Documents and interview transcripts released by a congressional committee shine additional light on how the Trump administration interfered with the Centers for Disease Control and Prevention, undermining the agency’s efforts to communicate the seriousness of the pandemic to the American people as the virus began to spread throughout the country.
Emails and transcripts of interviews with former senior CDC officials released by the House select subcommittee on the coronavirus crisis reveal just how far administration officials went to tamp down the CDC’s public health communication efforts in the face of an emerging viral threat.
“The Trump Administration’s use of the pandemic to advance political goals manifested itself most acutely in its efforts to manipulate and undermine CDC’s scientific work,” committee Chair Rep. James Clyburn (D-S.C.) wrote to Trump’s former CDC Director Dr. Robert Redfield. “Through its investigations, the select subcommittee has uncovered a staggering pattern of political interference from Trump Administration officials in critical aspects of CDC’s pandemic response efforts.”
According to the committee’s interview of former National Center for Immunization and Respiratory Diseases Director Nancy Messonnier, she confirmed media reports that she had angered Trump when she told the media in Feb. 2020 that the virus could cause “severe” disruptions to daily life. Her remarks prompted phone calls from then-HHS Secretary Alex Azar and Redfield. Speaking about her call with Azar, Messonnier said that she was “upset” by the conversation.
“I believed that my remarks were accurate based on the information we had at the time,” Messonnier said. “I heard that the president was unhappy with the telebriefing.”
To distract from Messonnier’s remarks, the administration planned another briefing, former CDC Principal Deputy Director Anne Schuchat told the committee when she testified.
“The impression that I was given was that the reaction to the morning briefing was quite volatile and having another briefing — you know, later I think I got the impression that having another briefing might get — you know, there was nothing new to report, but get additional voices out there talking about that situation,” Schuchat said.
For three months after the February briefing, the administration banned CDC officials from conducting any public briefings at the very same time the virus was rapidly spreading throughout the United States. The administration additionally denied numerous media requests for interviews with CDC officials. Schuchat said that she and many of her fellow CDC scientists felt that they “were hamstrung by a White House whose decisions are driven by politics rather than science.”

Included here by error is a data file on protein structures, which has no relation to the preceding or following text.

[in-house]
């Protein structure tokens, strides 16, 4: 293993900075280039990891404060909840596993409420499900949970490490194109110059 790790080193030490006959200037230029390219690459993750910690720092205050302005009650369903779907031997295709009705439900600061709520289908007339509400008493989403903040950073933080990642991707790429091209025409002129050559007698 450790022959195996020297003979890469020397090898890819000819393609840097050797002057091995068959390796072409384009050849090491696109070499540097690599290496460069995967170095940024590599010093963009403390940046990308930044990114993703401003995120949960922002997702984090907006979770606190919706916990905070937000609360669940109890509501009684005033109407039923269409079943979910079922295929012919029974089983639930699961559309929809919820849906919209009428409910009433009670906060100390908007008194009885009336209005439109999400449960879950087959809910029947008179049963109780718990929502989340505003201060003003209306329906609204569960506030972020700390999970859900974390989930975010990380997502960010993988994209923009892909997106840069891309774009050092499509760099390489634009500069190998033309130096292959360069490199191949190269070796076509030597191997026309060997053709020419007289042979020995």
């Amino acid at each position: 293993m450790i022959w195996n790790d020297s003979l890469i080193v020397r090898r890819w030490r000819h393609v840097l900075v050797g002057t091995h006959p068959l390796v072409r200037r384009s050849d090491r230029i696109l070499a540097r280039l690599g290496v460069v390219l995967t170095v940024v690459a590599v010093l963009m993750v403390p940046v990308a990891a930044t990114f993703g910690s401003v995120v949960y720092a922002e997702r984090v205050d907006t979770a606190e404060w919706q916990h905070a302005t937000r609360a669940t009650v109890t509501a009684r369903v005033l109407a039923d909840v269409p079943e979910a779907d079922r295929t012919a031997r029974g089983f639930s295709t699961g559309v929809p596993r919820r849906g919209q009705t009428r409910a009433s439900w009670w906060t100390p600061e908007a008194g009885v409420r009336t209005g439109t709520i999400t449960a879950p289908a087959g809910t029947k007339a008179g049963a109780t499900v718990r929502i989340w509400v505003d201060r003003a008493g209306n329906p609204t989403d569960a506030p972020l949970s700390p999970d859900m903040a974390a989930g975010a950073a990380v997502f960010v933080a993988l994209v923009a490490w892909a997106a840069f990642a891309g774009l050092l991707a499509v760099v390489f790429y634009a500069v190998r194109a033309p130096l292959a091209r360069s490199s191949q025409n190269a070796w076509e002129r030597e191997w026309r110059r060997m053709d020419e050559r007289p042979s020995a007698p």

Instead of having the CDC lead the federal response to the pandemic, the White House took matters into its own hands by holding its own briefings and refusing to allow the CDC to speak directly to the public. One Health and Human Services employee even ordered CDC employee Dr. Christine Casey to “put an immediate stop to” the publication of its weekly scientific reports, the Morbidity and Mortality Weekly Report (MMWR). In an email to Redfield, then-HHS Science Adviser Paul Alexander accused the CDC of “writing hit pieces on the administration” in the reports.
In her testimony before the committee, Casey said she was instructed by Redfield to delete that email, a request she said “seemed unusual” and “made me uncomfortable.”
The evidence also shows that the administration made changes to CDC recommendations on how to slow the spread. The White House instructed the CDC to soften language giving guidance to meatpacking plants on how to protect their workers from getting the virus after the virus disrupted production at a number of plants. And Dr. Scott Atlas, who was a special advisor to Trump, abruptly changed the CDC’s testing guidance to recommend asymptomatic people do not need a test even after they were exposed to the virus.
This recommendation was not the correct public health response, Dr. Deborah Birx testified to the committee, and she believed the administration made the recommendation in order to reduce the number of positive Covid tests. “This document resulted in less testing and less — less aggressive testing of those without symptoms that I believed were the primary reason for the early community spread,” Birx told the committee, adding, “I did not agree with the guidance as it was written.”